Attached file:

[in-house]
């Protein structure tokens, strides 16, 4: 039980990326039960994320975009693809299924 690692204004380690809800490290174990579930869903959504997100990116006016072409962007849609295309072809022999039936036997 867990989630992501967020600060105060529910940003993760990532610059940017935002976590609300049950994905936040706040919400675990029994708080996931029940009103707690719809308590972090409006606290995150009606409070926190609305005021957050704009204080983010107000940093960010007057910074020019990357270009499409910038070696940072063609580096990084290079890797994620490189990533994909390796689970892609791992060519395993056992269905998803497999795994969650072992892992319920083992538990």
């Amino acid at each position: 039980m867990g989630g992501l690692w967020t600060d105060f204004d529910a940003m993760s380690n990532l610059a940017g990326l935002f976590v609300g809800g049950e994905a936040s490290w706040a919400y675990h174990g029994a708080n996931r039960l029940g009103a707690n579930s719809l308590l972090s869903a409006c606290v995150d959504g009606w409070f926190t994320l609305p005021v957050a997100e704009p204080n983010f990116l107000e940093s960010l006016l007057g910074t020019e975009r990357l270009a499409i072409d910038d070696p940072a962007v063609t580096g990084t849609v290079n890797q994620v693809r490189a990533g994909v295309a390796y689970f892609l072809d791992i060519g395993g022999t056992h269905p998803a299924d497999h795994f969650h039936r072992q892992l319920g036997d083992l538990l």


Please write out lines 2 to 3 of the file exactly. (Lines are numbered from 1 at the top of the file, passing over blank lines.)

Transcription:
């Protein structure tokens, strides 16, 4: 039980990326039960994320975009693809299924 690692204004380690809800490290174990579930869903959504997100990116006016072409962007849609295309072809022999039936036997 867990989630992501967020600060105060529910940003993760990532610059940017935002976590609300049950994905936040706040919400675990029994708080996931029940009103707690719809308590972090409006606290995150009606409070926190609305005021957050704009204080983010107000940093960010007057910074020019990357270009499409910038070696940072063609580096990084290079890797994620490189990533994909390796689970892609791992060519395993056992269905998803497999795994969650072992892992319920083992538990």
């Amino acid at each position: 039980m867990g989630g992501l690692w967020t600060d105060f204004d529910a940003m993760s380690n990532l610059a940017g990326l935002f976590v609300g809800g049950e994905a936040s490290w706040a919400y675990h174990g029994a708080n996931r039960l029940g009103a707690n579930s719809l308590l972090s869903a409006c606290v995150d959504g009606w409070f926190t994320l609305p005021v957050a997100e704009p204080n983010f990116l107000e940093s960010l006016l007057g910074t020019e975009r990357l270009a499409i072409d910038d070696p940072a962007v063609t580096g990084t849609v290079n890797q994620v693809r490189a990533g994909v295309a390796y689970f892609l072809d791992i060519g395993g022999t056992h269905p998803a299924d497999h795994f969650h039936r072992q892992l319920g036997d083992l538990l």